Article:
Again there was a flash of light, and, to his amazement, as the flash and puff of smoke disappeared, he saw a hole drilled clean through the armor.
He looked back at Chuck, who was grinning nervously.
"What the hell was that?" Vincent asked.
Chuck led the group over to the limber wagon and motioned for the loader to bring out a round. Vincent took it, noticing a needlelike point at the top of the round, which then disappeared into a casing of what seemed to be papier-mache.
"What the hell is this?" Vincent asked.
"It's made of spring steel, the best we've got. The problem with the old shells are they're made of wrought iron and shatter on impact. They're also too broad. I wanted a narrow point of impact, all the kinetic energy of the shell focused at a single point."
"It looks like an arrow," Kal said, taking the bolt from Vincent.
"Well, it sort of is, sir. We had some shells back on Earth called Schenkl rounds. They had a papier-mache section designed to engage the rifling. The papier-mache disintegrated as the shell left the barrel. It set me to thinking. On this shell here I have a lead plate that rests on the back of the round to absorb the explosive charge, the papier-mache sets the shell spinning as it goes down the barrel, then it peels away. The fins on the steel bolt keep the round on track, and it punches clean through. Actually, I'm not sure, but I think it melts when it hits the armor and then burns through it, spraying the inside with molten fragments."
"Range?" Vincent asked.
"Ten-pounder, sloping armor or deflection shots out to two hundred yards, twenty-pounder to three hundred. Straight-in shots on vertical armor, the ten-pounder will nail it at over three hundred and fifty yards, the twenty-pounder at five hundred."
"Damn good," Vincent cried. "Not what I'd hoped for, but pretty damn close."
"Well, it's the best I could come up with for now. We're going to use up a hell of a lot of good spring steel—it'll cut into our rifle production and a few other things—but I could have several hundred rounds ready to go in less than forty-eight hours. The molds are already made, and the crews standing by to start pouring."
"And you just thought this up overnight?" Kal asked, incredulous.
Chuck shrugged his shoulders. "Well, sir, ever since Hans came back with the report, I've been toying around a bit. Vincent here finally came back with the figures I needed, and so I thought I'd give it a try."
Kal shook his head.
"Amazing how war brings this out in us."
"What's that, sir?" Chuck asked.
"Our creative ability to kill."
Chuck didn't know how to react, but Kal put him at ease, patting him on the shoulder. "We'd all be dead if it weren't for you, Ferguson. Keep thinking up better ways to stop them."
"What I'm trying to do, sir," Chuck replied.
"Now, I've orders from your wife, you ride back in the carriage, no bouncing around on a limber wagon. Get aboard, son," Kal said, urging Chuck over to the carriage and helping him up. Kal looked at Vincent and motioned for him to take a walk, and the young commander fell in by his father-in-law's side.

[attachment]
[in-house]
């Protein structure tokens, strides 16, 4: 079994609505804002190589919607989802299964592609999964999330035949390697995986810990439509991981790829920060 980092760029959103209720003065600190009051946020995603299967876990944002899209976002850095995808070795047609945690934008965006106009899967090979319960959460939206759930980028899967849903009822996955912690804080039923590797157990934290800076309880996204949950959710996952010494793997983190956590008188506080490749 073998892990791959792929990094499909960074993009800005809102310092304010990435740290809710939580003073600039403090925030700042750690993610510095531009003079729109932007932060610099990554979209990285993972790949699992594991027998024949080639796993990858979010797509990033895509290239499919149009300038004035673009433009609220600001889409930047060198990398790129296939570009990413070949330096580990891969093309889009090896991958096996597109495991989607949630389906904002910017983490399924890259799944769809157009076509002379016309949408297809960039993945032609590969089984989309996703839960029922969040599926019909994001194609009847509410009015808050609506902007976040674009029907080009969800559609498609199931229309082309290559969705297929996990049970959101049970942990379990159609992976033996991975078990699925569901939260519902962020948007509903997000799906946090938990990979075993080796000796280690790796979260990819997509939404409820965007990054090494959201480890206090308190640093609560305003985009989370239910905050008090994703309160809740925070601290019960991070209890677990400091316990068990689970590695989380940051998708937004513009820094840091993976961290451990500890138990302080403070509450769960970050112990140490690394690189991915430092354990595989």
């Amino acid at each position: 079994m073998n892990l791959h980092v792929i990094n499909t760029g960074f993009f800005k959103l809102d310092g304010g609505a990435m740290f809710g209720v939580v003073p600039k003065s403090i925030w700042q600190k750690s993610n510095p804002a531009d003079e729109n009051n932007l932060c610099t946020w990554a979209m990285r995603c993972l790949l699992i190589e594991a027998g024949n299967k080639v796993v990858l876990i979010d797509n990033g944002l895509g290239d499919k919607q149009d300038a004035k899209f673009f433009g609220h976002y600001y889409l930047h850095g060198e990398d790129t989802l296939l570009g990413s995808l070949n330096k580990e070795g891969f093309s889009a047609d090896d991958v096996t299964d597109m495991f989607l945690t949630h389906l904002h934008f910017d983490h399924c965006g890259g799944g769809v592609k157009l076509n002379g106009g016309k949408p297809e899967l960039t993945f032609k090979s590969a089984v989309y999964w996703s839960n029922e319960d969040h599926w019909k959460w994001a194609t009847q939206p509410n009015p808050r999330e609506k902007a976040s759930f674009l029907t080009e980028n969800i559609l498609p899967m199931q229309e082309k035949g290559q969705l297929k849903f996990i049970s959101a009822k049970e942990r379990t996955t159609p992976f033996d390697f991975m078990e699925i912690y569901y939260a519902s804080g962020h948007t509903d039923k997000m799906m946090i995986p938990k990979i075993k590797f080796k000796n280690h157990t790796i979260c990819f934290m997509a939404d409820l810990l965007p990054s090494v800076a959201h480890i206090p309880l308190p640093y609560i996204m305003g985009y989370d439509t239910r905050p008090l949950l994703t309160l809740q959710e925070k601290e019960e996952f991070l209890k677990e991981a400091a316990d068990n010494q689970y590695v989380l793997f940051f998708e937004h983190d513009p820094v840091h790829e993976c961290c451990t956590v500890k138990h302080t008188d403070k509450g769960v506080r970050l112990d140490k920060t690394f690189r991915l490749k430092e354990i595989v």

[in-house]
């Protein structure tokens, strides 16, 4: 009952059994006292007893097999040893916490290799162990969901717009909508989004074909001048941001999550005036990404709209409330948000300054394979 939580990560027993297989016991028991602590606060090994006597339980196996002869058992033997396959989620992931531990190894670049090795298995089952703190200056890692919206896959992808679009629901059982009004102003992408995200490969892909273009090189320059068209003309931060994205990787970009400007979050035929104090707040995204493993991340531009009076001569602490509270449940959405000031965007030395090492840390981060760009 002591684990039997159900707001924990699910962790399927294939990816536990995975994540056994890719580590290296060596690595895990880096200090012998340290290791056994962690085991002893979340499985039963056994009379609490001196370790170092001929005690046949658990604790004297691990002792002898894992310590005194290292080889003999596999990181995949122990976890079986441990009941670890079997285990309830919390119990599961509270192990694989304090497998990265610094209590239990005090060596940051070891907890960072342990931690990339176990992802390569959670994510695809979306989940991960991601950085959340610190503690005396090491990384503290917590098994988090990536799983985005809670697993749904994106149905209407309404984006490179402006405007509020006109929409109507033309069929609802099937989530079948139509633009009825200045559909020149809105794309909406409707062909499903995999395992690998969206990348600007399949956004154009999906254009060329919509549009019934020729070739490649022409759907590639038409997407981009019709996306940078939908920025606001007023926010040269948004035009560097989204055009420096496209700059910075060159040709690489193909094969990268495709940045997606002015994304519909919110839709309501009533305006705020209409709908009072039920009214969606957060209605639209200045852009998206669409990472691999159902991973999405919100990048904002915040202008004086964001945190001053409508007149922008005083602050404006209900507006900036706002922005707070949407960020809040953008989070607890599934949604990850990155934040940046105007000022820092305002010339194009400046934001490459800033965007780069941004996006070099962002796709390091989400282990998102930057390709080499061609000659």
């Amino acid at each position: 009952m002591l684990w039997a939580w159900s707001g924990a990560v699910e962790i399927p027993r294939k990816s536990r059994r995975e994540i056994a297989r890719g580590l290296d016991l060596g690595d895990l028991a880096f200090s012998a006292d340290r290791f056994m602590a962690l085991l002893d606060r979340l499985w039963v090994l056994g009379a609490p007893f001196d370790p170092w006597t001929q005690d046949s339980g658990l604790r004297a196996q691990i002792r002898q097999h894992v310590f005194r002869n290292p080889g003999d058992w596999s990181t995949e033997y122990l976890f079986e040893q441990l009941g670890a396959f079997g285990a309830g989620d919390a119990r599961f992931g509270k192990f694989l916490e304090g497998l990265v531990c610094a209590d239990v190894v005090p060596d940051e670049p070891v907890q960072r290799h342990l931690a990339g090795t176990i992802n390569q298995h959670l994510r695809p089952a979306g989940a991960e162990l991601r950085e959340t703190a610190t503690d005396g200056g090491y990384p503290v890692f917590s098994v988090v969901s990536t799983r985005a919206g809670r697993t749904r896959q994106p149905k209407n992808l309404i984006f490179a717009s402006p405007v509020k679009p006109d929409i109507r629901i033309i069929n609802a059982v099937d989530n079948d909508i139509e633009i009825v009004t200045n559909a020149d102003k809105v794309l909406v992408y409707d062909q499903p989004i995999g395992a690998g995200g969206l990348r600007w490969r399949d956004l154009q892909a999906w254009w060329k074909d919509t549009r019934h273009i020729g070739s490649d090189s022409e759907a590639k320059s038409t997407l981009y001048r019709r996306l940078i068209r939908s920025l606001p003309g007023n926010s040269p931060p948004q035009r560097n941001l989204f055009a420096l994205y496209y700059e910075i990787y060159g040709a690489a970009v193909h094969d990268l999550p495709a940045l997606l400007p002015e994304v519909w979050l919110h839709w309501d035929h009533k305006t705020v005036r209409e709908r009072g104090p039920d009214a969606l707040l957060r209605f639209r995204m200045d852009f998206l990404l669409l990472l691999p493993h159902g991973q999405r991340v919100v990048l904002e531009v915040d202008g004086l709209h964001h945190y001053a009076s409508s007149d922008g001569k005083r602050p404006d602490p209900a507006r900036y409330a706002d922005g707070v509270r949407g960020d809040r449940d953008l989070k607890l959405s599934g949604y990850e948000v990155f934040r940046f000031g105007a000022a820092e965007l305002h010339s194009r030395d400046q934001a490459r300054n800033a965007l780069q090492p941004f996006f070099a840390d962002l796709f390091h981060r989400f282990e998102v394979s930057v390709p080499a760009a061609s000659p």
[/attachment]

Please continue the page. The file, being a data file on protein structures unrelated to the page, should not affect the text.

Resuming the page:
"Think it will work?"
"Chuck said it, sir. One thing to test it, another thing in the field. It increases our range, but still not out as far as I'd like. Their riflemen can still pepper our artillery, or they can hold back and shell us with those new mortars of theirs. I think the tactic is to hold these new artillery bolts till they get close, then knock out as many of their machines as possible in the first few minutes before Ha'ark catches on."
"Once he realizes it," Kal replied, "he'll use the same thing on us."
"Undoubtedly," Chuck replied, "or beef up his armor—any number of responses. It'll work once, then that's it. The other problem is we could go through three hundred rounds in a couple of minutes. I'll most likely allot them to the best gun crews and make sure they're in the right place at the right time. That and place some of the rounds with our own land ironclads if we can rig them up with brass cartridge loads in time."
Their walk had carried them downrange, and Vincent stepped around the back of the armor plate and examined the hole.
"Hell for anyone inside a machine when this busts through," Vincent announced. "Whether it's boiling steel or still solid, it will bang around inside, tearing you to ribbons."
"That's the general idea, isn't it," Kal replied coldly.
"Something like that."
"By the way, there's additional news," Kal said. "It just came in over the wire."
"What?" Vincent asked nervously. Every moment he spent away from the front was an agony, his fear being that Marcus might try to engage before Vincent brought up the rest of the reserves and the dozen land ironclads.
"He's not moving north. A courier broke through to Marcus this morning. Two arrows in him; he died within minutes after delivering the message. Hans is moving south, pushing to the end of the Green Mountain range and the shore of the Inland Sea. He aims to take Tyre."
Vincent looked at Kal, incredulous.
"Makes a hell of a problem it does," Kal said wearily. "The Cartha ambassadors made it clear that if we even cross into their territory, it's war."
"Damn them; they should be fighting alongside us."
"I can understand Hamilcar's position, son. Merki on one side, Bantag on the other."
"Same as us."
"But they can't hold out, while we can. If they don't respond to Hans's move with a declaration of war, the Merki or Bantag will attack and occupy them. Hans's taking Tyre means war on another front."
"The hell with them. Hans made the right move," Vincent announced, delighted with the news.
"I'll keep the word from the Cartha ambassador; hopefully they won't know until we've all ready gotten him out," Kal replied.
"Another sea rescue?"
"Something like that. I've sent for Bullfinch to meet with us to plan it out."